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Difficulty V
Length 0.33 Miles
Flow Range 120 - 100000 CFS
Flow Rate as of: 1 second ago N/A
Reach Info Last Updated 11/10/2019 4:03 am

River Description

For a description, see the AW Journal article.

There is a gauge located in another branch of this system which could be used for correlation. However, there is no 75th percentile or paddler observations to base any correlation off of. If you run this section please check the online gauge and leave a comment with the flow and a description of the run.

USGS discontinued the gauge, now it is operated by NHDES:

Rapid Descriptions


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Nicholas Gottlieb
12 years ago

The log is no longer there. From under the bridge, looking down, it will look like there is a log spanning the right side of the river (and that you'd have to make the move to the left) but that isn't the case. The whole run is good to go, a couple logs sticking up here and there but nothing very significant.

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Michael Holliday
13 years ago

There's a log spanning the river near the bottom of the run that you can't see from the bridge - you can sneak around it by catching a river left eddy, but make sure you can catch the eddy before putting on

Gage Descriptions

Jolyon Rivoir-Pruszinski provided the following information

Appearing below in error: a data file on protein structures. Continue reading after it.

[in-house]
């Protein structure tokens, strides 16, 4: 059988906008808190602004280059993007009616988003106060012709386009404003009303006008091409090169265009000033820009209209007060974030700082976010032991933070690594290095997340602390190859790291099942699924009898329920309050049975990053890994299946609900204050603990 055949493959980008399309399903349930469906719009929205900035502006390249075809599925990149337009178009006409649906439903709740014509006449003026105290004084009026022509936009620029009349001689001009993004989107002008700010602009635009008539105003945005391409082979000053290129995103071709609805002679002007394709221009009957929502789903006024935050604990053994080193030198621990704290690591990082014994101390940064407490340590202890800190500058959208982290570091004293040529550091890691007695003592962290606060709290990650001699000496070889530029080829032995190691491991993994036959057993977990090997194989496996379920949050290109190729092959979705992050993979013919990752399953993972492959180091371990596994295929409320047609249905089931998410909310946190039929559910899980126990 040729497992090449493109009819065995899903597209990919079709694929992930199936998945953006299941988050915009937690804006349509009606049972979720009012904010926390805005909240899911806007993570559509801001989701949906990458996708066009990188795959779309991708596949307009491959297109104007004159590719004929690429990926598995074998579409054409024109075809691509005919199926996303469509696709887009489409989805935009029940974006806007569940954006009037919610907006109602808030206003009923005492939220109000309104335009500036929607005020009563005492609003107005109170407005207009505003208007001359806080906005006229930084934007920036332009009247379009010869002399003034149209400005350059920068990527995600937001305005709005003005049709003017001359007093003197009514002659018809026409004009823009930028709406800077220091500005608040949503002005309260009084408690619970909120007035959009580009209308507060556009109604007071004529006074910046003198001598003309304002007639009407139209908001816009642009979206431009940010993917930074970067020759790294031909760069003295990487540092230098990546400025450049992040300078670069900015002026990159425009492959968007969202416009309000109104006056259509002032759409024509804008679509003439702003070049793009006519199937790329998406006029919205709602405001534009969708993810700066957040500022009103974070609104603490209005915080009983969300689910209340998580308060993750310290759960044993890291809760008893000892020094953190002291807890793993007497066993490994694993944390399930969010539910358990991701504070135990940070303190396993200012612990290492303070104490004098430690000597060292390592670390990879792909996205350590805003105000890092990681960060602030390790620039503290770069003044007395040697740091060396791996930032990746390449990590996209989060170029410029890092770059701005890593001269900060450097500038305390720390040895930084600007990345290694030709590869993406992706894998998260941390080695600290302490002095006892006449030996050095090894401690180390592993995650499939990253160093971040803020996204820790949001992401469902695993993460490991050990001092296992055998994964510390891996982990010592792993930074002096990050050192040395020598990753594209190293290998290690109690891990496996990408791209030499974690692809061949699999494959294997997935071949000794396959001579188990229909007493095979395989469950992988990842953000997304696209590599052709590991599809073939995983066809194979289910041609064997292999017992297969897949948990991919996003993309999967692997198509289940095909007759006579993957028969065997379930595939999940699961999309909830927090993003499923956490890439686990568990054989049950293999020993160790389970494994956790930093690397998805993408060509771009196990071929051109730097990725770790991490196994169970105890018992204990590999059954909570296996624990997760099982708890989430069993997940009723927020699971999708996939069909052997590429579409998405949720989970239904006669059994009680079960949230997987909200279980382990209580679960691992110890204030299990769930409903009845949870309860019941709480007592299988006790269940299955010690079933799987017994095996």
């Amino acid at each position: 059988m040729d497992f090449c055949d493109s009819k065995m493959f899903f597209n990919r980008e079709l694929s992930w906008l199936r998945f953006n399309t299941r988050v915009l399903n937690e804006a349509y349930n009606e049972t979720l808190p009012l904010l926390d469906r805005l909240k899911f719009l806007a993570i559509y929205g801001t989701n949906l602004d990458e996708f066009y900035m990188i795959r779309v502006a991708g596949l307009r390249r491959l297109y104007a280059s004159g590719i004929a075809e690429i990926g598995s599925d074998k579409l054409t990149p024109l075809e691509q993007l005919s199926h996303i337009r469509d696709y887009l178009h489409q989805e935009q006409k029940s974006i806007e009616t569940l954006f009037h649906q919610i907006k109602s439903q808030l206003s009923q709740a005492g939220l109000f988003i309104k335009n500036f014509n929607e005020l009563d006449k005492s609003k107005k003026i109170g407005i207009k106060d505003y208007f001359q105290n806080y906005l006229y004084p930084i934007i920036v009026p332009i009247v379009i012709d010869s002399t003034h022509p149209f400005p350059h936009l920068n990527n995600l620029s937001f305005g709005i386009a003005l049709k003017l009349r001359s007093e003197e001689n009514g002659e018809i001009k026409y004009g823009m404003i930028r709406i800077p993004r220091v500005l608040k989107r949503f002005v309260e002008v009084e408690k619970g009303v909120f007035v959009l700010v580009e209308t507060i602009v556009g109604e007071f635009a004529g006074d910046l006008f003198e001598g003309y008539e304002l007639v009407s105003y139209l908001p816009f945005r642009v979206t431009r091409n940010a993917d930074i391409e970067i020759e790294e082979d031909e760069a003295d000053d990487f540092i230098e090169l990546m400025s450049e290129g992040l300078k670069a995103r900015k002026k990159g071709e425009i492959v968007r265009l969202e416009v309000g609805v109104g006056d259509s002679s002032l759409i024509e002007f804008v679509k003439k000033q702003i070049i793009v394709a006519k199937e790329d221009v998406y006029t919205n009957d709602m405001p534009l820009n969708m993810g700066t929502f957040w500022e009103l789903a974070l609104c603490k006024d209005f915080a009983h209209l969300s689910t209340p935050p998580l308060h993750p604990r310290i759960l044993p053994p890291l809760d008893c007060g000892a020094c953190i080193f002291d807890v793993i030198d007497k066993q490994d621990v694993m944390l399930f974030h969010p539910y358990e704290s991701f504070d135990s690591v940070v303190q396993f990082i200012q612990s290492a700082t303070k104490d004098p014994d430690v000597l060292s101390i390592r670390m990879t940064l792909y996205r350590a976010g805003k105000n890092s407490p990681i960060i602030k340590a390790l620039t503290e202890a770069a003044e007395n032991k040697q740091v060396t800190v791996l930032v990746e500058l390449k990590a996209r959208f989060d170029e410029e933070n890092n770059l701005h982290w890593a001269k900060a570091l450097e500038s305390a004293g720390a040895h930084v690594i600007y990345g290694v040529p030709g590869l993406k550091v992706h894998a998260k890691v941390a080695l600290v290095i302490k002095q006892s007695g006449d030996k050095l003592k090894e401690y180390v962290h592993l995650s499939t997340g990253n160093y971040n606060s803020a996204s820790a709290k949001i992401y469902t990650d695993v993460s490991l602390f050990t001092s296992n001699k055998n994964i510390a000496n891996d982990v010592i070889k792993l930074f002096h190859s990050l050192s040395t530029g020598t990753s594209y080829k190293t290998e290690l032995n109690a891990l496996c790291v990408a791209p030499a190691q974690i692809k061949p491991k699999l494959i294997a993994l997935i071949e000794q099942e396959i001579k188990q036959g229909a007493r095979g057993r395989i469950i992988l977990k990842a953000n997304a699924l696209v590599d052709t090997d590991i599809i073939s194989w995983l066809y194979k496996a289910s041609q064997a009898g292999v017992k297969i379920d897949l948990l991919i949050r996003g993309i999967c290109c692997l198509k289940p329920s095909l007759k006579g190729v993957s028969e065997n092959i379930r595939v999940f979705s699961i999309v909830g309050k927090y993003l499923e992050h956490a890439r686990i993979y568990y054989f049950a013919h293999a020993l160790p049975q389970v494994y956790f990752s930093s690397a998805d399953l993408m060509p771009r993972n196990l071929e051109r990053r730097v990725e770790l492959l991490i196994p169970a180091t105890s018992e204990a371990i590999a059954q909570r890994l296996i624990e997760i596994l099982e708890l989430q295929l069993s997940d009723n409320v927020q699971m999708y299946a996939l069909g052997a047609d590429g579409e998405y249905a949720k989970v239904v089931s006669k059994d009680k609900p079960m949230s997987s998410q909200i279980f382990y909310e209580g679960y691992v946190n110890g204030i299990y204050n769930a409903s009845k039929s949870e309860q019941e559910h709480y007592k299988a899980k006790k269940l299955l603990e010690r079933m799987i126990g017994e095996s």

The downtown section of the Mascoma comes into a runnable range every year with the drawdown (almost regardless of the starting level of Mascoma lake). Last year for instance it ran at about 200 cfs for about two weeks despite a very low level on lake mascoma during the summer. The upper (easier) section takes more water for a good run (usually 250 cfs min).

I usually will paddle downtown down to about 120 cfs. At these low levels it is pretty bony but definitely fun (class 4 or so in difficulty of moves) and easy to break down into sections by competent class 4 paddlers. The hazards are a little more significant than one would encounter on a typical class 4 run (rebar / pinning etc) but if you know where to go you can still make a very clean run. Obviously it's better with more water, but much more intimidating/ difficult than at low water. Around 300 cfs it starts to feel less bony and at around 500 cfs it starts to feel much more pushy. Above 500 it would consider it class 5 mainly for the hazards and the continuous nature. Swimming, unfortunately, is almost always met with injury on this run.

Directions Description

We have no additional detail on this route. Use the map below to calculate how to arrive to the main town from your zipcode.

No Accident Reports




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Protecting Access to New Hampshire Rivers

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AW, MVP Protect Land and Access on the Contoocook River (NH)

Robert Nasdor

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Alex Barham


Bill Durr


Skip Morris


Revision #Revision DateAuthorComment
1209494 05/04/18 Alex Barham
1213863 11/10/19 Bill Durr updated description
1213864 11/10/19 Bill Durr updated description
1193032 09/09/03 Skip Morris n/a